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Re: [Phys-L] Figuring Physics solution Jan 2018

Question: If you put a pot of water on the stove to boil,
is this a warming process or a cooling process?

Answer: Neither of the above. Under ordinary conditions,
water boils at constant temperature. It could be described
as an endothermic process. By any reasonable definition,
warming and cooling refer to change in temperature, so
neither is a good description of the process.

Note: This is fifth-grade physics.

Note: Chemists (for good reasons) and biologists (for even
better reasons) tend to assume, unless otherwise stated,
that everything is held at constant temperature, even when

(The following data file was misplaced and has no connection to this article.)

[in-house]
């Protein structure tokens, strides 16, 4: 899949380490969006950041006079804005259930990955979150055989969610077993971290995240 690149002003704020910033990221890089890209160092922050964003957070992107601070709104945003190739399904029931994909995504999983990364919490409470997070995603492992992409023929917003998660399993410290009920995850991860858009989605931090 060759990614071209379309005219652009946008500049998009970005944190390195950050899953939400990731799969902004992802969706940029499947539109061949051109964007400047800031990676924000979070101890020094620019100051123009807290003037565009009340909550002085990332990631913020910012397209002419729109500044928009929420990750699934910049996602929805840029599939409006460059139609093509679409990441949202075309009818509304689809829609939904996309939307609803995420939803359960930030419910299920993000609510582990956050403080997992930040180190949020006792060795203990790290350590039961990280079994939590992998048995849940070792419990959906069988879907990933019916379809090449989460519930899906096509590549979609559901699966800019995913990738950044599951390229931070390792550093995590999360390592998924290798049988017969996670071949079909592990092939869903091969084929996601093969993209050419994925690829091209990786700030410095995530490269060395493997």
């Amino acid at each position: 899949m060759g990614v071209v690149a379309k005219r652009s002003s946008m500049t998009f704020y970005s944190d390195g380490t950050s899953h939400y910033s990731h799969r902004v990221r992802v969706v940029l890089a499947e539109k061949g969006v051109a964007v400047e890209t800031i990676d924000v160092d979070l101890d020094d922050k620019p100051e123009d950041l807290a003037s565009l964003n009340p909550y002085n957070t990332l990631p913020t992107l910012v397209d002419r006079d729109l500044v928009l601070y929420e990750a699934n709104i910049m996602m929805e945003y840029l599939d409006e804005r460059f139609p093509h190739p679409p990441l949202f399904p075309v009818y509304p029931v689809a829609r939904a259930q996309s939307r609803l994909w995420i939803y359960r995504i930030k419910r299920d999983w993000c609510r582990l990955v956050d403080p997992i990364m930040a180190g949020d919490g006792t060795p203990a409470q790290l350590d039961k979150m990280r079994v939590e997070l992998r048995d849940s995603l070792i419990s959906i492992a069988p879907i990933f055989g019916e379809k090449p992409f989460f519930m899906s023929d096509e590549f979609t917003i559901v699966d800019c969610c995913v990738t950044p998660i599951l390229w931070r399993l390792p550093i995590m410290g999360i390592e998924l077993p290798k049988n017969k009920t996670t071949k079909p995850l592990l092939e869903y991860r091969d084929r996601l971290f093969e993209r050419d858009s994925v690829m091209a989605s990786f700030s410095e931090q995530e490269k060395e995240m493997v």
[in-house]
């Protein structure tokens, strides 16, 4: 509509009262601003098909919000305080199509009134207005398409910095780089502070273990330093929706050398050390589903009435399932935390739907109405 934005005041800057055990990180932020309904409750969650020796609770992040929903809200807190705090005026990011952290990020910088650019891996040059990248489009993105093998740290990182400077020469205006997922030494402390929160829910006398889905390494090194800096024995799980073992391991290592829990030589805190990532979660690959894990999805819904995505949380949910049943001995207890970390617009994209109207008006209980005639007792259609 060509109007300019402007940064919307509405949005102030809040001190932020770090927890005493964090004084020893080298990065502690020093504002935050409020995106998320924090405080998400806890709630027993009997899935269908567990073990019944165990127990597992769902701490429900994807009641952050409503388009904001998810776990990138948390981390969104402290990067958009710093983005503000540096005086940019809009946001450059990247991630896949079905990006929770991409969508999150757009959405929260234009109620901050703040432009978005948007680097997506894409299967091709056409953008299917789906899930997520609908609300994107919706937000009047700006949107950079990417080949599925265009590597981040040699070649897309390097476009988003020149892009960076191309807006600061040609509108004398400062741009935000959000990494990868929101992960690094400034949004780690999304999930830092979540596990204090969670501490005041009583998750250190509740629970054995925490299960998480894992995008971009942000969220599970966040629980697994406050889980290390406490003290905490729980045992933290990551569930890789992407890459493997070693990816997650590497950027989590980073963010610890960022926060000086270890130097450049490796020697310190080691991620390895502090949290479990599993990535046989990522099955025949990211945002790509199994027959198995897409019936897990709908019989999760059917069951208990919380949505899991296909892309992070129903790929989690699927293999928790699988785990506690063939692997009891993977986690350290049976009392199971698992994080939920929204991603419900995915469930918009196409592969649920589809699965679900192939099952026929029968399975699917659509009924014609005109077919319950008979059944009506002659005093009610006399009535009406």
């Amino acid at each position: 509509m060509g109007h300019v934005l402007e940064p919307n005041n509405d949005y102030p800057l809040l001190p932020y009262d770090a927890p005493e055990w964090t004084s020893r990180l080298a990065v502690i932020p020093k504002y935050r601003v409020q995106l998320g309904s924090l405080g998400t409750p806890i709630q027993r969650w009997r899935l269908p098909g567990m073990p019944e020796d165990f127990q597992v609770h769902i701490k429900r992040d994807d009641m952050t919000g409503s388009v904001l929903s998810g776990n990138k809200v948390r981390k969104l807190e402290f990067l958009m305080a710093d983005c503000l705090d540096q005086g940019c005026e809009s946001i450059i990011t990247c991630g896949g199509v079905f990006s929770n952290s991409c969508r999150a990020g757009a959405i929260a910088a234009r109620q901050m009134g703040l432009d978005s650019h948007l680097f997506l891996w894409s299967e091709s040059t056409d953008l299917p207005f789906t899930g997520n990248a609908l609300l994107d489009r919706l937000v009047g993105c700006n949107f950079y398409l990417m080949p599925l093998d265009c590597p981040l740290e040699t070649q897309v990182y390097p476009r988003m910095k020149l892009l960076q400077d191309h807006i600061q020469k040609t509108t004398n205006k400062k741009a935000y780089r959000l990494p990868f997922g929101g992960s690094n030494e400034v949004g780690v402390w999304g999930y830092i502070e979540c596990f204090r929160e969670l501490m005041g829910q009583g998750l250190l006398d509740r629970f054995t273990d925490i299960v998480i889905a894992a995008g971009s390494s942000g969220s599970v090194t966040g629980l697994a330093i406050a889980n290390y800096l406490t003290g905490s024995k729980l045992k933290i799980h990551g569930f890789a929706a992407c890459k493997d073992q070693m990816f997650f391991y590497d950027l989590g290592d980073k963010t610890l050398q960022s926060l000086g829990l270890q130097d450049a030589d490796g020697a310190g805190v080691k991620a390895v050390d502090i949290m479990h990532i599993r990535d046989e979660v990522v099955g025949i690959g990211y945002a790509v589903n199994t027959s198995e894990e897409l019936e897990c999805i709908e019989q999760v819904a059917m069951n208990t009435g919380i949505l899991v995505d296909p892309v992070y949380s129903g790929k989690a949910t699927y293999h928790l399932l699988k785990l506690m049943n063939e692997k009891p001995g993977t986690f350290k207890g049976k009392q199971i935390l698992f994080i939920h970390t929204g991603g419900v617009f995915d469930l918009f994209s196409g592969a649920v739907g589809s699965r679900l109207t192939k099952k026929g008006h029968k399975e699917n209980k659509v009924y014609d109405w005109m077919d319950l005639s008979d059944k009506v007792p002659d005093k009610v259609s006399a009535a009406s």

there is not a phase-change involved. Processes roll
downhill in Gibbs free enthalpy space (not in energy
space). This is yet another reason why asking whether
something is a warming process or cooling process is a
Bad Idea.

Hewitt's question (to some extent) and his answer (to an
much greater extent) trample on the distinction between
energy and temperature.

And that's even if we ignore the counterfactual premise
about speed-independence!

It's an interesting example of how to inflict multiple
misconceptions in a single sentence.